My OBT

What if you spent every day looking for One Beautiful Thing?

November-Through-OktoberFest

30 Comments

Engel Marie Meier, Schaumburg, 2011. ©Eric Schuett

In rural parts of Germany and Alsace, there are still small pockets of peasant women who keep to the traditional dress with which they were raised. German photographer Eric Schuett hunts down these woman and takes their portraits. I find them utterly fascinating.

Okay, no, they don’t look too happy. But while it doesn’t seem to give them much joy, you have to respect them for their commitment. It’s a bit sad to imagine this generation dying out with no replacement in sight. (Or maybe they’re bummed because when you search Amazon for “traditional German dress,” this is what comes up.) I’m being a jerk. I know. But if they didn’t so strongly resemble well-known actors in drag, I would have a much easier time being an adult about this. (Here’s a fun game: Can you spot Bob Hoskins, Sir Michael Gambon, and Tom Wilkinson?)

Schuett has actually gone through quite a bit of research to find them, and by all accounts, he’s quite kind to them. It truly does seem to be a labor of love, no matter what their faces say.

“Since he began the project, many of the women Schuett encountered have passed away. It’s not nostalgia for days past but a reverence for the women themselves that motivates the photographer to continue to tell their stories. Life for women could be difficult in more traditional times, and he strives not to romanticize but simply to remember and to record their histories. For the most part, he concludes, they were no different than anyone else, save for an aura of contentment that surrounded their homes. Their lives, he suggests, seemed well-lived.” –FeatureShoot.com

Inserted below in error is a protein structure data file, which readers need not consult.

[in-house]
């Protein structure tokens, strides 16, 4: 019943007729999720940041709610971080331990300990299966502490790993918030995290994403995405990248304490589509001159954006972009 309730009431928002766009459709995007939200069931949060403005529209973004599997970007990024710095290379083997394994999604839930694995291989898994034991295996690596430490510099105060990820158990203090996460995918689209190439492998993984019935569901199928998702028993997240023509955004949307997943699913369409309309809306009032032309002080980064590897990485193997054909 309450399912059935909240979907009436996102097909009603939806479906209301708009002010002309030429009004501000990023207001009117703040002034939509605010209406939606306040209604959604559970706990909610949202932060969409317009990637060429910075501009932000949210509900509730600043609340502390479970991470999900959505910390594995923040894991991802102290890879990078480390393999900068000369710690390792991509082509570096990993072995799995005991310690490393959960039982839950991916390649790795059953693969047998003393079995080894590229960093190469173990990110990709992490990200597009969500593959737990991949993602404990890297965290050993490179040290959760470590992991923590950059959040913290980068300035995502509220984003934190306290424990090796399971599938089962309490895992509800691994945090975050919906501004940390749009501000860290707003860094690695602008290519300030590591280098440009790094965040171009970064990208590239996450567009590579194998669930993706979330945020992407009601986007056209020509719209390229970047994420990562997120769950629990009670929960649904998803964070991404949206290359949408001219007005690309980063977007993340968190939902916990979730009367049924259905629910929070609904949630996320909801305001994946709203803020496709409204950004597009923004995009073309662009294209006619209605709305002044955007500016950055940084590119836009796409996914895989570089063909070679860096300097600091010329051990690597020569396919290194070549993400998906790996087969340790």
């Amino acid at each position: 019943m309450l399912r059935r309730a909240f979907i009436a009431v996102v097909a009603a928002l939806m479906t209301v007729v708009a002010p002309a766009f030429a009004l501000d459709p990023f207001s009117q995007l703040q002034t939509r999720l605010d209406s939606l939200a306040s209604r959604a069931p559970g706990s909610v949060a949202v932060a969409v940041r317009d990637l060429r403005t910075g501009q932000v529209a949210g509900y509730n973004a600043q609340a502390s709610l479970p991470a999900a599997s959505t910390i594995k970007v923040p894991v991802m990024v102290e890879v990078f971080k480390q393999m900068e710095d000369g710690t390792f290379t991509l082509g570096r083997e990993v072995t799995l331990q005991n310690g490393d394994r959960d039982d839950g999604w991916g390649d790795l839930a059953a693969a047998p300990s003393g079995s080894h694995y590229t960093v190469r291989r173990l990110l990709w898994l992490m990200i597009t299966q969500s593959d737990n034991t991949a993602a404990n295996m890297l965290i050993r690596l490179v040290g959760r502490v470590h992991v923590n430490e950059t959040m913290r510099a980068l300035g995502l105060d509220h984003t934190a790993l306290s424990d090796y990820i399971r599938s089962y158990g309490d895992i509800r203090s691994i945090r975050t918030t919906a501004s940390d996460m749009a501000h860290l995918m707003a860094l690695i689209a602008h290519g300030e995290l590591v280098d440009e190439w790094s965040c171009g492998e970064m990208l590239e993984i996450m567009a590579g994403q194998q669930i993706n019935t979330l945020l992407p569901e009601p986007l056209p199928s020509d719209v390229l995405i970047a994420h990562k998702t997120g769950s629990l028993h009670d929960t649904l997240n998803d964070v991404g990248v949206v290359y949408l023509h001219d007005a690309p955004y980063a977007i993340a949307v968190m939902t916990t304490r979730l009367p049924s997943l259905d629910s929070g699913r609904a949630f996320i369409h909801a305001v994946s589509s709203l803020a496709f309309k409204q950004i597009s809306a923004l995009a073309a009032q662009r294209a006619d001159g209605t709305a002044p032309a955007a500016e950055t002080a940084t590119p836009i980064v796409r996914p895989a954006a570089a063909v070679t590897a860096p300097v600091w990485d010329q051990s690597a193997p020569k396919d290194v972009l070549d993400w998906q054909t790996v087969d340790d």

At any rate, I find these dour portraits very satisfying. What do you think?

Emma Krahl, Lusatia, 2010

Emma Krahl, Lusatia, 2010. ©Eric Schuett

Anna Schaefer, Schaumburg, 2010. ©Eric Schuett

Anna Schaefer, Schaumburg, 2010. ©Eric Schuett

Agnes Schuster, Katolische Lausitz ©Eric Schuett

Agnes Schuster, Katolische Lausitz ©Eric Schuett

Gertrude Lesch, Hesse, 2014. ©Eric Schuett

Gertrude Lesch, Hesse, 2014. ©Eric Schuett

Anna Pawelczyk, Schaumburg, 2010. ©Eric Schuett

Anna Pawelczyk, Schaumburg, 2010. ©Eric Schuett

Maria Drummer, Franken, 2012. ©Eric Schuett

Maria Drummer, Franken, 2012. ©Eric Schuett

Anna Katharina Haber, Hesse, 2014. ©Eric Schuett

Anna Katharina Haber, Hesse, 2014. ©Eric Schuett

Anna Katharina Suessmann in mourning garb, Hesse, 2011. ©Eric Schuett

Anna Katharina Suessmann in mourning garb, Hesse, 2011. ©Eric Schuett

Marie Meier - Schamburger Land. ©Eric Schuett

Marie Meier – Schamburger Land. ©Eric Schuett

 

Author: Donna from MyOBT

I have committed to spending part of every day looking for at least one beautiful thing, and sharing what I find with you lovelies!

30 thoughts on “November-Through-OktoberFest